Step up to the plate, serve – Chief Justice
Chief Justice Dame Janice Pereira is calling on all member Governments of the Eastern Caribbean Supreme Court (ECSC), which includes St Vincent and the Grenadines (SVG), to do more than provide lip service support to the courts.
A concern spoken of at length by the Chief Justice during her yearly address at the beginning of the law term, was that the ECSC was under-sourced, both in regard of “human and financial capital”.
Speaking to the eight other members via simulcast from Antigua and Barbuda on Monday, January 13, the Chief Justice said that she was putting out the call to “our” legal practitioners that are “eminently qualified” to “step up to the plate and serve.” She added that this should not be part time, but full time.
“It has been said that some of our finest work comes through service to others,” she noted.
In terms of the financial capital of the court, she called on the executives of the Governments to do more than only provide lip service support to the courts.
“The courts have been made to operate for several months now without an approved budget, and with promises not kept,” she informed.
She said that the Governments only took time once in the space of a year to address funding for the court, which “seems illusive”, as well as, “speaks
volumes” about where “the judiciary is pegged”, that is “somewhere on the bottom rung of the ladder”.
This “chronic failure” for the members to adequately address funding for the courts, prevents the court from putting strategic plans into action, she continued.
“If we fail to appreciate our human resources, and if the doors of our courts are closed, or if physical court facilities cannot support an optimized scheduling of matters, or where basic facilities fail to be provided at all, then all the reforms, no matter how well intended come to naught,” Pereira noted.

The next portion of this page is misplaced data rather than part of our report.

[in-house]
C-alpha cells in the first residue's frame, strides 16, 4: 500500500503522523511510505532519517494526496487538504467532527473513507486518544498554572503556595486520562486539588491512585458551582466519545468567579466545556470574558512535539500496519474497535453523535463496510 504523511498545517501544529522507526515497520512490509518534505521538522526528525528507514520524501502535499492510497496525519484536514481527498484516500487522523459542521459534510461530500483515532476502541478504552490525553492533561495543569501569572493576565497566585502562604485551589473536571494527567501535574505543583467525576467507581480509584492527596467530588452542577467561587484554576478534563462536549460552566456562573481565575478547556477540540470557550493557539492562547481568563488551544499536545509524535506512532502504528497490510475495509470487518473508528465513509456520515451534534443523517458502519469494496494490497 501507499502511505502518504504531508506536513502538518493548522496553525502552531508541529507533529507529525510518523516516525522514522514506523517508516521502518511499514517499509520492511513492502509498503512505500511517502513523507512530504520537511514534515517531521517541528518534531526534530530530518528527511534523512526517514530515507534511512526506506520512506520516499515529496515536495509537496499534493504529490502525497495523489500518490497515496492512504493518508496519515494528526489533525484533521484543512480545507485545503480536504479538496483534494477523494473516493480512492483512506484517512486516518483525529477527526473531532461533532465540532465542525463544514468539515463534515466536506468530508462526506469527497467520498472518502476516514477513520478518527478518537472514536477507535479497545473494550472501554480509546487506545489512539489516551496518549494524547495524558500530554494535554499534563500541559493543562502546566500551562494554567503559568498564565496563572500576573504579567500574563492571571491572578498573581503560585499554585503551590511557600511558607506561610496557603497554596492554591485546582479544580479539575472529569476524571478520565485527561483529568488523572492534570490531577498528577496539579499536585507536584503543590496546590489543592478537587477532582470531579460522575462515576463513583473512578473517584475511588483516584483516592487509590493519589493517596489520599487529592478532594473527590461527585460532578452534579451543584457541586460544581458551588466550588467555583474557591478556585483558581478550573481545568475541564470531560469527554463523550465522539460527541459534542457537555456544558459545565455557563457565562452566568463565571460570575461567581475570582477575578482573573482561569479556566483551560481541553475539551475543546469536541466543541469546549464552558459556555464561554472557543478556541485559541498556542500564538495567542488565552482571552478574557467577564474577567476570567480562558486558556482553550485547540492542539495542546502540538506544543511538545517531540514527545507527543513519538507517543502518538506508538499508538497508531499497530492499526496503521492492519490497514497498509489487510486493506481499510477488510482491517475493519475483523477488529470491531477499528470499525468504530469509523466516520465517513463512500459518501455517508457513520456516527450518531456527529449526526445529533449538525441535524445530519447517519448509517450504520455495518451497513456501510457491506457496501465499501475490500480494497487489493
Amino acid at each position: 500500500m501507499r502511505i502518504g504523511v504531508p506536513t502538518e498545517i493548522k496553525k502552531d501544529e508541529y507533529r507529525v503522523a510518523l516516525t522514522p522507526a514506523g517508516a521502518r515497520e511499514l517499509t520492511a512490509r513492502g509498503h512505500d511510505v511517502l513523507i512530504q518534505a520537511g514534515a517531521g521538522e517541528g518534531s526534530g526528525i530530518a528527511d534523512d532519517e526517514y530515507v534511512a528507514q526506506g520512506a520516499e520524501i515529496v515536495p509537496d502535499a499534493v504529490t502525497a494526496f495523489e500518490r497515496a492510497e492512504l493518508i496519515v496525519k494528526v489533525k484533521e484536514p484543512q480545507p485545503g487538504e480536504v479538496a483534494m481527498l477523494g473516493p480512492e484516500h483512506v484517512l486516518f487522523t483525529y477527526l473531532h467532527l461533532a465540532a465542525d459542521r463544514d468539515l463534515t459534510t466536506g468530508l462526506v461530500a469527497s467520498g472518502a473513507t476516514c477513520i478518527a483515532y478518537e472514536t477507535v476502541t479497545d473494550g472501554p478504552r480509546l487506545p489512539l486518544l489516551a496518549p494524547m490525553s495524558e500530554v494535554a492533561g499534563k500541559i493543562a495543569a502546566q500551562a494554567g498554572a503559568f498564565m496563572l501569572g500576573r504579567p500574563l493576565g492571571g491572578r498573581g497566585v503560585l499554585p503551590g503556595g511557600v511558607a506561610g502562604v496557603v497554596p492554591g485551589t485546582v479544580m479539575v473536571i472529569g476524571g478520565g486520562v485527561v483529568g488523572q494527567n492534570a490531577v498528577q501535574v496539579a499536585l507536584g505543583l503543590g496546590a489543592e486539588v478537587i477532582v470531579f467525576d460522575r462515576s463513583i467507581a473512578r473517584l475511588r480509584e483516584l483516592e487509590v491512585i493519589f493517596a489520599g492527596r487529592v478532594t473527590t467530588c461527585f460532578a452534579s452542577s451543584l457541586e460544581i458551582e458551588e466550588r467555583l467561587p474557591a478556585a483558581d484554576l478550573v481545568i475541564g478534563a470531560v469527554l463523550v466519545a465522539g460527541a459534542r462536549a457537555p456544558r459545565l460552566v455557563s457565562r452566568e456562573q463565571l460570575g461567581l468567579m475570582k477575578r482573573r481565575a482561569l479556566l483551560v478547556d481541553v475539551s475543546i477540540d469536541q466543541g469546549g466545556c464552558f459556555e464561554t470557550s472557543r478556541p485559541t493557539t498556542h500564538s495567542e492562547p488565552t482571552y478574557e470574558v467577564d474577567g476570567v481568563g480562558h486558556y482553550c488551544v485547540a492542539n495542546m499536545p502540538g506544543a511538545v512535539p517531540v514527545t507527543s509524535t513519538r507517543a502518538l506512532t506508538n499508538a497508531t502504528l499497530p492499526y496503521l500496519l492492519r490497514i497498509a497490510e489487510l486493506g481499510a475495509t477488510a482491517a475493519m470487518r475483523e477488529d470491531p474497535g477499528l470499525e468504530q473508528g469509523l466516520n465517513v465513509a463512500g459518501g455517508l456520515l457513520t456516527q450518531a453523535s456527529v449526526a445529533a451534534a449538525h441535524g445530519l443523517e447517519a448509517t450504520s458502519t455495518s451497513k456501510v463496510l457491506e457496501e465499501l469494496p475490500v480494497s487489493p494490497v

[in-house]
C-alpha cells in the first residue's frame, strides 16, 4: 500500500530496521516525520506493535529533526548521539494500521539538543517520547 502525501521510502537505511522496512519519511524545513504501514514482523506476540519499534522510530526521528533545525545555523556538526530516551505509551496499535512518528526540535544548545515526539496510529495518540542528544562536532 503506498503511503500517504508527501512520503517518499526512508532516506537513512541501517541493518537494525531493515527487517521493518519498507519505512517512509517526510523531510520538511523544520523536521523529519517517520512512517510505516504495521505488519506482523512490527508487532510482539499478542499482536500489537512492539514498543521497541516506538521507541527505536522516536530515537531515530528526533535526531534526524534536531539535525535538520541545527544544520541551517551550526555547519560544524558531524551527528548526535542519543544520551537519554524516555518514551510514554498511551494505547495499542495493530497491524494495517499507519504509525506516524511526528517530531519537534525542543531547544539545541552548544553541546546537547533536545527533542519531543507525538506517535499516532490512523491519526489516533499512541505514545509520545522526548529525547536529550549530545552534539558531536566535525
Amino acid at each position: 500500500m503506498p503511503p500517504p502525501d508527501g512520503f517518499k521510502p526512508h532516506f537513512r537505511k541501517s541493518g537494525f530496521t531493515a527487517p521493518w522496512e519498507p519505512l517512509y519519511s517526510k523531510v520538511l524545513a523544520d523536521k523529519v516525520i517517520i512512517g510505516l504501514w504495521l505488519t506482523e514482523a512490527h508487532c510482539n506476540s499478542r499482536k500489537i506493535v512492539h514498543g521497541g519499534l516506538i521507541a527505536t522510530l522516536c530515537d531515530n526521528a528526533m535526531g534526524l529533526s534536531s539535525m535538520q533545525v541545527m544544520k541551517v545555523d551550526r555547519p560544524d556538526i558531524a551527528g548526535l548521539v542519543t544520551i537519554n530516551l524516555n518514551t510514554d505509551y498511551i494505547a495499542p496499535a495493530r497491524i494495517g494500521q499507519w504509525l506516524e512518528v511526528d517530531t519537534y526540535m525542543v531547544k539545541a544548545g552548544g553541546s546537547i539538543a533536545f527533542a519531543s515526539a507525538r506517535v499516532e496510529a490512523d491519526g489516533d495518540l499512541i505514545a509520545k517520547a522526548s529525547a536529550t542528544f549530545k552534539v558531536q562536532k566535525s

The courts are still being crippled, she says, by inadequate physical courtroom facilities even going into the new decade.
“Judicial officers and court staff are expected to work, and the public is expected to conduct court business in buildings that have not been designed to accommodate a court,” she explained.
Furthermore, the courts are in buildings with air quality issues, in ill-situated areas, and without proper accessibility.
“Courts, like hospitals and airports, are special purpose buildings, but when it comes to the courts, this fact seems to be lost on those tasked with providing them,” she commented.
These calls have been continually made by her, and past Chief Justices for years, she stated, and it is time that the Governments stop making promises but fulfill them.
Attention needs to be paid to the judiciary, which the Chief Justice reiterated is an equal branch of Government, instead of the treatment received yearly “as if the courts are a nuisance afterthought.”
The courts in Grenada were unusable for most of 2019, and those in St Lucia, for 2018, she informed.
However, “Whilst these court facilities have now reopened they are certainly only another bandage on a festering wound,” she expressed, noting that the special sitting in St Lucia was taking place in a building outside the court facilities because of inadequate space.
The cost of constructing proper facilities is often cited as the reason, Pereira said, but “the fact Justice also expressed “No one should treat this situation as normal. It is not. All we would be doing is setting ourselves up to pay a much greater price down the road.”